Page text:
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September 05, 1966
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September 05, 1966


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For years it went this way: 1) Kent State University would issue its annual football brochure, and 2) sportswriters would promptly throw it away and then call with questions on material already covered in the booklet. "I have felt for years," Sports Information Director Paul Schlemmer said sadly, "they weren't reading it." This year Schlemmer, who has a deserved reputation as a gourmet cook, devised an attention-getting device.

In the middle of the 1966 book—in with the team pictures, lineups and statistics—are five special pages. Predictions on games to come? Secret plays? Nope. Just recipes for Schlemmer's own specialties—pork balls with fruited noodles, Hawaiian bologna buns and chicken Saigon.


First take a car. Then hook this handlebar device on the back bumper, let someone hang onto it and take off around the track—one driving and the other running for dear life. The result: a better runner, a trackman whose swinging, clean strides will beat everybody for miles around.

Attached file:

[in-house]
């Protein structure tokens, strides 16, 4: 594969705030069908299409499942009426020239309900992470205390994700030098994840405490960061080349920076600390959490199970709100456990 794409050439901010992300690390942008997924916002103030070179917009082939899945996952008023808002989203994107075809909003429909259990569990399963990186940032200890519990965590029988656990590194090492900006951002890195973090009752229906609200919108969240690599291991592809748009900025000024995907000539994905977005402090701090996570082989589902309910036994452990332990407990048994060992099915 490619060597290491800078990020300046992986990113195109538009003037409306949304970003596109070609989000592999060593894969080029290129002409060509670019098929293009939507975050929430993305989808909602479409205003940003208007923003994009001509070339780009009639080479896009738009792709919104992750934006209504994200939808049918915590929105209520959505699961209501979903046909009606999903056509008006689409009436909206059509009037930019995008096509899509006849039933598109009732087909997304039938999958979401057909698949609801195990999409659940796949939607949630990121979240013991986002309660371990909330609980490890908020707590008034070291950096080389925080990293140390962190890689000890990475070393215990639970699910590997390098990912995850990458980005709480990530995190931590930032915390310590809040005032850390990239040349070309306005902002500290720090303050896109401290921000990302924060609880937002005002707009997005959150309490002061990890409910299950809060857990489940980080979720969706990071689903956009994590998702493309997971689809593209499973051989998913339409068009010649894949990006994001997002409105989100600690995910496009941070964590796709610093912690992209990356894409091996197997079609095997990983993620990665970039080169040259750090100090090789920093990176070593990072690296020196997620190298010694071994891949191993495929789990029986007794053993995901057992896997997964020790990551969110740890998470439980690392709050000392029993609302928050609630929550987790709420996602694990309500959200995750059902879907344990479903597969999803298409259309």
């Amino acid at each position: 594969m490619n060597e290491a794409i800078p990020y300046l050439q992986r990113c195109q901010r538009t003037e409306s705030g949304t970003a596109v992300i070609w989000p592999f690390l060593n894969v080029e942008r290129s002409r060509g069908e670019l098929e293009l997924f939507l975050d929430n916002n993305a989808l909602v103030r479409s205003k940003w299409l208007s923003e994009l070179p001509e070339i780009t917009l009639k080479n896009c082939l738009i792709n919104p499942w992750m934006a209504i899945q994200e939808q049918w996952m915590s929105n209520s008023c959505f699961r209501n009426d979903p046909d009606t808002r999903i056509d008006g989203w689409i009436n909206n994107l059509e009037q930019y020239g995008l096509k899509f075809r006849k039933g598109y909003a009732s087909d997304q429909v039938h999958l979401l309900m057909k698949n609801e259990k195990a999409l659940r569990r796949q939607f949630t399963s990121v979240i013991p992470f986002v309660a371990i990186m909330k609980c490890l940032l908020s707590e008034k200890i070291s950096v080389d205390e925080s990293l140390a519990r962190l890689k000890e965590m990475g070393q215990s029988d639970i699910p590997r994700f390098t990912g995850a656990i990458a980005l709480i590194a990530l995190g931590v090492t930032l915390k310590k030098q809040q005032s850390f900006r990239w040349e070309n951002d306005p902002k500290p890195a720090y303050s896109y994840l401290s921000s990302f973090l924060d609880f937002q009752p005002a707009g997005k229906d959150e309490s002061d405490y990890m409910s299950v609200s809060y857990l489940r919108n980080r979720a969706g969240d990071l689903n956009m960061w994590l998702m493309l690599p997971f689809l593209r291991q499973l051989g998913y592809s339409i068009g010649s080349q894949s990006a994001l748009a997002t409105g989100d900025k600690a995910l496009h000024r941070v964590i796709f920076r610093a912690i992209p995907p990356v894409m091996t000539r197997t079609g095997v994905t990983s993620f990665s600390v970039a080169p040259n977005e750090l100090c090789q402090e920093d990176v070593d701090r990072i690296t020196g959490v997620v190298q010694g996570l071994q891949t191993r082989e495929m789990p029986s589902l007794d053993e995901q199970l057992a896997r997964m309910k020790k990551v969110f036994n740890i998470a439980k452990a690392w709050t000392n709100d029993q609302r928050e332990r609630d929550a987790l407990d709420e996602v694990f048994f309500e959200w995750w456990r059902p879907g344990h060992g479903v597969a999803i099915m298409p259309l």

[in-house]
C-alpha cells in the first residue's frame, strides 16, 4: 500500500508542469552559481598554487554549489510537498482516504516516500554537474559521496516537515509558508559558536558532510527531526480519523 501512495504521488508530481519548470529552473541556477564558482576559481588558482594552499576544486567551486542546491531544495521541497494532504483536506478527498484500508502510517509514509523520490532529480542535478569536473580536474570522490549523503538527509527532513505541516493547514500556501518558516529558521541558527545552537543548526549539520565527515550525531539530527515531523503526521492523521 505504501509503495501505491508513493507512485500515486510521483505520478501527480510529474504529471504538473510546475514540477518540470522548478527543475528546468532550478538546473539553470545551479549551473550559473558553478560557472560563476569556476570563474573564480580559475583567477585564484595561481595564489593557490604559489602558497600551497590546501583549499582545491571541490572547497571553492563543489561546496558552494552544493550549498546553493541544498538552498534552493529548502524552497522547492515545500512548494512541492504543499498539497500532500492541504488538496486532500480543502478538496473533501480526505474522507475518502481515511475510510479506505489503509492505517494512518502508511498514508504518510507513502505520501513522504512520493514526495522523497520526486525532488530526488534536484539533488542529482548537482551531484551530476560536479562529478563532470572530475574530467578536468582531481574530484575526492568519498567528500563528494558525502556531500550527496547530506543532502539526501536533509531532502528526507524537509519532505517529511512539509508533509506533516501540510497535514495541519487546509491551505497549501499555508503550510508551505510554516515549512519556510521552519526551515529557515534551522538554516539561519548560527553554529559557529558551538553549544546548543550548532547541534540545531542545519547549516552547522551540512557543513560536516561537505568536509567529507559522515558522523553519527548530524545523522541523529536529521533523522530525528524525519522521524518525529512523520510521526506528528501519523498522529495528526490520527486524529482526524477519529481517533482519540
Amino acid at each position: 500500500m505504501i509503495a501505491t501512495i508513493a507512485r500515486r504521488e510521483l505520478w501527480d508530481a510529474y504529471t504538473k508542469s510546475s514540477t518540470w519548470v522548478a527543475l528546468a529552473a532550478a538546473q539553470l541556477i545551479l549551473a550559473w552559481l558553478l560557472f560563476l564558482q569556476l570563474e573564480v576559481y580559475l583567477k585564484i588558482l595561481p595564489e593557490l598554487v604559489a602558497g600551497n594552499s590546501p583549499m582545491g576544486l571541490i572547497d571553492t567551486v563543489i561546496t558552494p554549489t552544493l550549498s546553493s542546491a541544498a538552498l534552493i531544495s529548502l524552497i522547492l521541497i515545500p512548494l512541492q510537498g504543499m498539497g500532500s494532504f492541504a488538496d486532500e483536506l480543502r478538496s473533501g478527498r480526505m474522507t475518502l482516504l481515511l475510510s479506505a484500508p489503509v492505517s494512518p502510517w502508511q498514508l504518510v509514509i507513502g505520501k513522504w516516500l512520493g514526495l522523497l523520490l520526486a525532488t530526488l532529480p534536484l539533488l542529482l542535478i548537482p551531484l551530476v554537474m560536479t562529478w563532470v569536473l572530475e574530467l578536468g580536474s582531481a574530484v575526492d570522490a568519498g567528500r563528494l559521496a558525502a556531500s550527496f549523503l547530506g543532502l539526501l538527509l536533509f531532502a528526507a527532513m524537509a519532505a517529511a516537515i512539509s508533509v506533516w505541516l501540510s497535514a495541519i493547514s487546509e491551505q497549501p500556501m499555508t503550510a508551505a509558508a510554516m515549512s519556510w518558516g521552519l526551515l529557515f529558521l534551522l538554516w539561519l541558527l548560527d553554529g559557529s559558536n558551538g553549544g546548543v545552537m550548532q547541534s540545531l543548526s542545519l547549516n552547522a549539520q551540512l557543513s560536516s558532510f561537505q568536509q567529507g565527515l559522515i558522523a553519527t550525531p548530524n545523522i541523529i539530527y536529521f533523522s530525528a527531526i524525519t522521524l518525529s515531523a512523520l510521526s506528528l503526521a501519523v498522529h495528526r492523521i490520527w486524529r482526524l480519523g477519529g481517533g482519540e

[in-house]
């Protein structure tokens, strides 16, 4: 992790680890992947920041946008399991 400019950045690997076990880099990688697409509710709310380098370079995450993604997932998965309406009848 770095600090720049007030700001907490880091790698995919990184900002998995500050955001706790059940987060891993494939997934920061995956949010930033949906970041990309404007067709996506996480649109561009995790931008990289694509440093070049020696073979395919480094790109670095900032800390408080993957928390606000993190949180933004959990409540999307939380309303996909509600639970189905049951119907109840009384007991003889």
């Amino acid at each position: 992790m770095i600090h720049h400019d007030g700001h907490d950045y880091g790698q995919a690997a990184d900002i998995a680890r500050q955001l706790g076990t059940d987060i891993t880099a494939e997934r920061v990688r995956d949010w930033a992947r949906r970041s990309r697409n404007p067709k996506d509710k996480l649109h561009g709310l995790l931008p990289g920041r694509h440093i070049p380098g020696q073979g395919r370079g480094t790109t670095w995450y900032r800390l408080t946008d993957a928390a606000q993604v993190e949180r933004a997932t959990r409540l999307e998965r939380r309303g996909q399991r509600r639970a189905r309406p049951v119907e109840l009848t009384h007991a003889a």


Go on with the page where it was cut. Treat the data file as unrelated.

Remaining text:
The thing works at Bangor (Pa.) Area High School, where it is lopping seconds off everything from the 100-yard dash through the 880, and where the school's runners won 31 of 32 events last season. In fact the Pacer—called a "speed improvement device" by Track Coach Charles M. Sandwick Jr.—has been working such training wonders that one college has bought its own and several others are looking it over.

Understand, the Pacer does not teach runners, Sandwick insists. Rather, it forces trackmen to run straighter, it stretches leg muscles and lengthens strides by as much as six inches. The trick is in driving the car properly—one-half second faster than the runner's best recorded 50-yard-dash time.

Retired Insurance Salesman Mark Shuttleworth invented and patented the Pacer, then sold Sandwick on it. Small wonder, since one runner tried it and cut his time from 11.2 seconds for the 100 to an average of 10.4 and hit 9.9 in an AAU meet. Others did as well.

The Pacer psychology is that runners get to feeling they can beat the car. Nobody has, so far. But if they ever do, Sandwick can always put that handlebar up front.


On the eve of its most important event of the year, The Hambletonian, trotting last week was out of the sports sections and onto the front pages with allegations of race-fixing. Brooklyn District Attorney Aaron Koota subpoenaed 26 drivers, 27 men identified as gamblers and the race secretaries of three major New York tracks for a grand-jury investigation.

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